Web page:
Annotated Bibliography

Annotated Bibliography (50 pts)

An annotated bibliography is a combination of the words “annotation” and “bibliography.” An annotation is a set of notes, comments, or critiques. A bibliography is list of references that helps a reader identify sources of information. So, an annotated bibliography is a list of references that not only identifies the sources of information but also includes information such as the source’s main argument, important information, or even a critique of the source.

What does this mean? Well, first, an annotated bibliography needs a subject. It’s not just a random assortment of sources. An annotated bibliography is often the first part of a larger project, because it helps you to get a lay of the land, to see what kinds of conversations are happening, and to practice getting them all in one place and explaining how they relate to your topic.

For your annotated bibliography you will be using the topic you have chosen for your final paper  to guide your research. My topic of interest first choice is Hate Crime Laws in South Carolina, USA.


Annotated Bibliographies have two main parts.

1. An explanation of the topic and how the research sources you’ve collected so far contribute to your understanding of the problem (do they present an argument, relevant evidence, etc), and what your tentative argument is at this point. This should be in paragraph form.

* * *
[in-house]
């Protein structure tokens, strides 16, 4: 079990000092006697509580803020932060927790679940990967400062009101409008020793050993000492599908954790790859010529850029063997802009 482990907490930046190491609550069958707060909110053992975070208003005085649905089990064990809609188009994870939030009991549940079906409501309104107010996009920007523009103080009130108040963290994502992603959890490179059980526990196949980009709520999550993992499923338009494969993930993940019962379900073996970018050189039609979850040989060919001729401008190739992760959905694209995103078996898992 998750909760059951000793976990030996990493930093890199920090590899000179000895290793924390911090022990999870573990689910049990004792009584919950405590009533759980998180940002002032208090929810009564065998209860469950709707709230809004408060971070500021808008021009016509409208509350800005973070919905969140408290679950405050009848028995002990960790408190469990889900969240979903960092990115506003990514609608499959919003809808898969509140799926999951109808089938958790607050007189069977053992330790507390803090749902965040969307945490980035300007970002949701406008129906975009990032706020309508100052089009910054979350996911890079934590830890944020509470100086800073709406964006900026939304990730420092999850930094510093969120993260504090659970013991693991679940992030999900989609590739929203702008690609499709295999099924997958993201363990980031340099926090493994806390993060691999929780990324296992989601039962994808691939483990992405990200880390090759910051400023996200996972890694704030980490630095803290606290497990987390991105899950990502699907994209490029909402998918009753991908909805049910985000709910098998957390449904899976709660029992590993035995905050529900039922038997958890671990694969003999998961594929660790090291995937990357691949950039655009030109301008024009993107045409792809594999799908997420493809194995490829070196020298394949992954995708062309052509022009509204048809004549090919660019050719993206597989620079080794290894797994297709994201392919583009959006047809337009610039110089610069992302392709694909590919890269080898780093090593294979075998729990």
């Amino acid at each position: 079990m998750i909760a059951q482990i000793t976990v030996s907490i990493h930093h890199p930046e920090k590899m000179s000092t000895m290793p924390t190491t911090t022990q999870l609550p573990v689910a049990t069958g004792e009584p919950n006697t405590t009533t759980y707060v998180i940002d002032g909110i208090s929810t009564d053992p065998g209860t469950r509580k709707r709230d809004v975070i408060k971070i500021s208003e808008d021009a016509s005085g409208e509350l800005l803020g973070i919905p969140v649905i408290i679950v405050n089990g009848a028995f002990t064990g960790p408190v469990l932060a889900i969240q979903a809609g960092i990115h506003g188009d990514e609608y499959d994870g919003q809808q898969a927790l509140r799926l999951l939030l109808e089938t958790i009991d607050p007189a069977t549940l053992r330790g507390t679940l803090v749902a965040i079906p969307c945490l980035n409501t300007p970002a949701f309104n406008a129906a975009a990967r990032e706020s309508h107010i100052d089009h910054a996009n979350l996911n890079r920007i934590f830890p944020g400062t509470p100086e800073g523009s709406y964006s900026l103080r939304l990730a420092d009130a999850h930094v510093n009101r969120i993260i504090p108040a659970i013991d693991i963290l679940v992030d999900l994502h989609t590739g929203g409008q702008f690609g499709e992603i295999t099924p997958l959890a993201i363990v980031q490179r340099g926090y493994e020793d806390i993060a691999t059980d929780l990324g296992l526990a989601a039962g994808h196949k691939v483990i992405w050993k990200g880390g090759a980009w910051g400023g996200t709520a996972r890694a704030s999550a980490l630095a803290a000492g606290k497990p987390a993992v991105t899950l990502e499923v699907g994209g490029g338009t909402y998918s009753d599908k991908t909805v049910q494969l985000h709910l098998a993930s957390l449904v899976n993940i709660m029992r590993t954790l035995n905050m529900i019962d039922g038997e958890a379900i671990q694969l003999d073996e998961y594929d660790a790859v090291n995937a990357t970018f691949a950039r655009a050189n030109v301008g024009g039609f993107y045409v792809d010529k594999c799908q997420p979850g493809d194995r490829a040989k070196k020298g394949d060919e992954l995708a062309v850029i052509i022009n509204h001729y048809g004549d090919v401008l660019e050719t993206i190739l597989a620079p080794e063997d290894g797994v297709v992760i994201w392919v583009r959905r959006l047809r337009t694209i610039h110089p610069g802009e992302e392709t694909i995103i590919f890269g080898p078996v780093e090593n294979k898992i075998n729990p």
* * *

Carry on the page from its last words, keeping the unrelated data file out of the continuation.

a. 250-300 words

2. The citations themselves with their annotations. This means that you provide the citation in MLA format, then underneath that you provide 3-5 sentences briefly outlining what the source is about, its main argument, and how it might be useful in your project.

a. You should include 4 sources, one of which MUST be scholarly.

Jane Smith

Dr. Wickham

Eng 102

15 July 2020

Diversity and Policing in Quincy, MA

Quincy, MA is a medium sized city just south of Boston. One of the things that makes Quincy unique are its demographics. According to the US Census Bureau Quincy’s population is just under 30% Asian. That is a significant portion of the city’s 100,000 person population. Of course, along with this comes an array of amazing restaurants, grocery stores, cultural festivals, and diversity. But one place diversity is sorely lacking is in Quincy’s local government and municipal offices. One particular area that lacks diversity is Quincy’s police force.

With recent renewed scrutiny of local police forces, this lack of adequate representation has been a topic of discussion throughout the city. The purpose of this annotated bibliography is to begin exploring this issue. I had a few important questions I wanted to find information on: is it important that police forces represent the community they serve? Are there legitimate obstacles to recruiting more minority police officers? Have there been any initiatives that the city has tried in order to recruit more diverse officers? How does the community feel about the lack of diversity on the police force?